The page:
A View From The Center of Town
Submitted by Pete Wilkinson
It’s fascinating being the minister of First Presbyterian Church here in Rutherford. I remember discovering soon after arriving from a small Illinois town in July of 2007 how life was going to be different here compared to what I had encountered in other parts of the country.
Leaving the church late in the afternoon on one of my first Fridays here, I was stopped by a woman who asked if she could come inside. She had recently moved here from India, hadn’t found a place of worship that was aligned with her faith tradition, was hoping to keep her spiritual practices alive and was feeling distressed.
We entered the church. I showed her our worship spaces and then left her in peace. She thanked me for the opportunity to pray on that day. The amazing part of this story is this person has been a “regular” at our church ever since. She does not come to our worship service, but we see her on Fridays when she stops in to pray. My initial encounter with this wonderful woman made me realize that my time in Rutherford would bring new responsibilities and opportunities for myself as a pastor and our church as a whole.
We put “walls” around ourselves. Mine is a lingering animosity toward the Mets ever since they dashed my teenage hopes for a Pennant in 1969 for my beloved Chicago Cubs. People’s “walls” can get in the way of their curiosity. I’m often asked what the inside of our church looks like by people walking in the area. Their concern regarding their welcome or acceptance defines whether they feel they can “stop by for a look.” There are “barriers” that people believe our church might place upon those who are not Christian, not Presbyterian, not straight, not white….. Not so.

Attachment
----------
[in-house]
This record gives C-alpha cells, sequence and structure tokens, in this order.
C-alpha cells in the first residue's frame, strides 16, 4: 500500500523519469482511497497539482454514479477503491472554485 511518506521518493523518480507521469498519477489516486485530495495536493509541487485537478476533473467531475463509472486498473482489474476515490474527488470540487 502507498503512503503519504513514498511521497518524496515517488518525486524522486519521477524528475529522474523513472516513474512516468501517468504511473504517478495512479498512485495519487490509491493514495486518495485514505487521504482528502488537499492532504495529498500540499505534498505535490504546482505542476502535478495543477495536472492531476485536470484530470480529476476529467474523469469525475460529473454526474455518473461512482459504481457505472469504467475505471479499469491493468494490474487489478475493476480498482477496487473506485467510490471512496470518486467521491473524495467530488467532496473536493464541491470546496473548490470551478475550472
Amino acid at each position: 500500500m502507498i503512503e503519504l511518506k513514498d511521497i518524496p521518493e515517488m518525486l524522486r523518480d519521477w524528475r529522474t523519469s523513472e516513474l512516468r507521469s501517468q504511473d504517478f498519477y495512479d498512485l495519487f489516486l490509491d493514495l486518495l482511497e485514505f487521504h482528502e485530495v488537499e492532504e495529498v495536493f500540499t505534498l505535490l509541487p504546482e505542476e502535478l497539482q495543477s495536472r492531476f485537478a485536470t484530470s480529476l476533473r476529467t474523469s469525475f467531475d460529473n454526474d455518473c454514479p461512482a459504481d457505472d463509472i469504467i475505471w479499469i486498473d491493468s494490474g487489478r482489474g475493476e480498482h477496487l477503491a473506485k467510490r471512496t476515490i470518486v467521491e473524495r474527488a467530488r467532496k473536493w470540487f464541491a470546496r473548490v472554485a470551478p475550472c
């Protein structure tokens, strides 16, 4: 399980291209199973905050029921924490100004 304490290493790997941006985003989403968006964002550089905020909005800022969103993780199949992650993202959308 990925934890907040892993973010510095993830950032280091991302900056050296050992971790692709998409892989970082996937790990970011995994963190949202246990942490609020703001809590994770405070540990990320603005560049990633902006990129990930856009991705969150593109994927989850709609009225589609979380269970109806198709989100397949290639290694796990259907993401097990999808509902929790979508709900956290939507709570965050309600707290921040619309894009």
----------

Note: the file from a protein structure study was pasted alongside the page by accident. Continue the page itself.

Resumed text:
We recognize that we have a community “gift” - the gift of space - and with that gift comes an obligation. We seek to provide space for people to “connect” in positive, healthy ways. This commitment comes from the recognition of our desire to be positive, supporting neighbors. We are intentional in providing spaces for people, and they will always be welcome. We are and will continue to tear down barriers that separate people. We will always seek to honor and respect all people.
This summer we are going to provide a different way for people to connect. We notice that summer weekends are heavily scheduled, and that many use that time to get away. We know that parents can find it tough to get kids up on Sunday mornings. On Mondays in July and August we are offering people who are either very busy on weekends or who are not sure they are comfortable with previous religious experiences a different way to gather. We hope these evenings will help people to get to know each other and the community better.
We will have a brief, casual service beginning at 7 pm in our chapel, and we are going to experiment by making food available beginning at 6:15 for those who are commuting or having busy days. It is in our DNA to provide opportunities and to provide space, and I am curious if we might continue to be good neighbors by providing this opportunity to be supportive. I am curious to see who I will meet next, in the center of town.